That’s where “der Topf,” as he likes to call himself, comes in. His company, Rock ’n’ Roll Laundry, provides equipment and laundry staff for touring productions. Although Topf didn’t join the U2 tour because of a back injury, he was in Berlin to pick up machines he had rented to the crew. (He mostly stays within Germany these days, because of his back, but previous tours have taken him as far as South America and Australia.)
“My reputation precedes me,” Topf said, adding that, in the music world, “nobody tackled the subject of laundry, nobody wanted to learn it, until I developed a system for it.”
“He is a pioneer,” Jake Berry, the tour’s production director, said by phone. Twenty years ago, Berry said, most tour laundry had to be done quickly during tour stops at a local laundromat. He said the clothes would come back wet, or, “you’d find a girl’s thong in there.”
In the early 2000s, Berry said, a “little man” — Topf — began appearing outside German venues with a van, offering to pick up, wash and return the production’s clothes. Berry said that the items were returned “pristine and folded.” Soon after that, he invited Topf to join him on tour.
“It’s very hard to find someone who is passionate about laundry,” Berry added. “He is passionate.”
A few weeks after the U2 concert, Topf, who has a gray beard and wears metal-rimmed glasses, was in the basement at the Max-Schmeling-Halle, another venue in Berlin, helping his son Achim, 31, do laundry for Die Fantastischen Vier, a popular German rap act. The biggest challenge of doing tour laundry, Topf explained, was the volume, which can vary unpredictably, and the need to work without fixed facilities. He often had to work outside or wherever he could find running water, he said, including, at one point, in empty holding cells intended for disorderly fans in a South African stadium. “I know every disabled bathroom in every German football stadium,” he said.
When he is on tour, Topf begins almost every day by washing the performers’ clothes, which usually have to be air-dried with a small fan. The most soiled garments he ever handled, he said, were coveralls worn by the metal band Slipknot that had been sprayed with beer, cream and fake blood, and left in garbage bags for three days.
The most common stains on performers’ clothes, he said, were sweat and aluminum dust from truck ramps carried onstage by equipment-case wheels. The dust gets on the clothes when performers throw themselves on their knees or roll around onstage. The best solution, he said, was for crew member to put down mats: “It’s better for the pants.”
Washing artists’ clothing involves high stakes. Topf recalled one incident, in which Joe Cocker grew furious after a discolored line appeared in pants that Topf had washed. “I haven’t forgotten that my whole life,” he said.
He also once shrank a golden pair of pants that belonged to David Hasselhoff, and a mistake by a dry cleaner Topf had hired once ruined a $3,000 vest belonging to Janet Jackson, he said. But he is quick to point out that mishaps are rare: “Der Topf is mega-reliable.”
When on tour, he often spends three to four hours every afternoon ironing the performers’ clothing, his least favorite part of the job, while simultaneously washing the crew’s garments. On some tours, he spends up to 20 hours a day doing laundry, he said. After a show, the machines go into specially built rolling cases, so they can be loaded onto trucks and brought to the next location.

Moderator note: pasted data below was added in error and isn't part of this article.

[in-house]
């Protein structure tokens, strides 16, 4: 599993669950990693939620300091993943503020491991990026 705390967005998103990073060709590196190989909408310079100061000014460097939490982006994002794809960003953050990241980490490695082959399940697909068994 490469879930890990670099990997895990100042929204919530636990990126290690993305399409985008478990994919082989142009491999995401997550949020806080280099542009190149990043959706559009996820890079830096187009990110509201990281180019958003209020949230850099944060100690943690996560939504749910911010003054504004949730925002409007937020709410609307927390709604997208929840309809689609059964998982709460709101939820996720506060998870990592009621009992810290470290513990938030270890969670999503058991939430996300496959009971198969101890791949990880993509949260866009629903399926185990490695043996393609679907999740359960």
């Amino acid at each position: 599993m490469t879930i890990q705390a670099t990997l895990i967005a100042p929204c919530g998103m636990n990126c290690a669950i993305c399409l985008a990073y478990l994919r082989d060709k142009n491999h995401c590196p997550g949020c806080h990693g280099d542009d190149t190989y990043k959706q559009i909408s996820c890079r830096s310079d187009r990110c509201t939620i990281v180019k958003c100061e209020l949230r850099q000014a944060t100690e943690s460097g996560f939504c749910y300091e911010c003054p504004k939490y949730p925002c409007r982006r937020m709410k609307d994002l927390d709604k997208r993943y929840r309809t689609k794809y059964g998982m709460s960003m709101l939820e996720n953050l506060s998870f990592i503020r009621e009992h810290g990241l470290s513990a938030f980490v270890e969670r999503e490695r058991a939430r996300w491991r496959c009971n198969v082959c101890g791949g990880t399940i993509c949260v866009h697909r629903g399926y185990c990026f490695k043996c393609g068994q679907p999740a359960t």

Topf pointed out that the touring business has become much more professional and business-oriented since he began. He used to find drugs in the clothes all the time, he said, adding, “These days, I’m more likely to find an herbal tea bag.”
Joe Pomponio, a stage manager for numerous festivals in Europe who has worked frequently with Topf, said by phone that, for many acts that have spent years on the road, comforts like professionally done laundry have become vital. He added that he did not know anybody who offered services comparable to Topf’s, and that Rock ’n’ Roll Laundry was a fixture on the European festival circuit. “Der Topf is everywhere,” he said.
Topf was born in 1956 to a family of East German refugees. In the communist G.D.R., his father worked as a smuggler, secreting people across the Iron Curtain in potato shipments. After he was caught by the East German secret police, Topf’s father escaped with his wife to Ludwigshafen, then in West Germany, where they founded a laundry. Topf is still based there.
One evening in 1982, while making a delivery for his parents’ business, Topf noticed Ted Nugent’s tour bus, seemingly lost. After giving the driver directions, he was given free tickets to the concert, and later that evening, offered to clean the band’s clothes. When Nugent’s manager encouraged him to continue his services, he began standing outside concert venues “like a groupie” and offering same-day laundry services to visiting music acts, including Elton John and Blue Öyster Cult.
He eventually bought a small truck, loaded in two washers and two dryers, and drove alongside touring bands. At night, he would sleep on top of his machines, doing laundry during the day for the Bee Gees, among others. Today, Topf’s business makes much of its income by renting out machines to touring productions, and it recently partnered with a businessman who has started an American version of Rock ’n’ Roll Laundry. Topf also runs a laundry business in Ludwigshafen catering to businesses and restaurants.
The laundry in Ludwigshafen, he said, features an extensive collection of photographs of his favorite customers, including Phil Collins and Harry Belafonte. Topf said that Belafonte had signed his photo, “Thanks for taking the rocks out of my pants.”
“I have no idea what that means,” Topf said, “but that’s the kind of thing you keep.”
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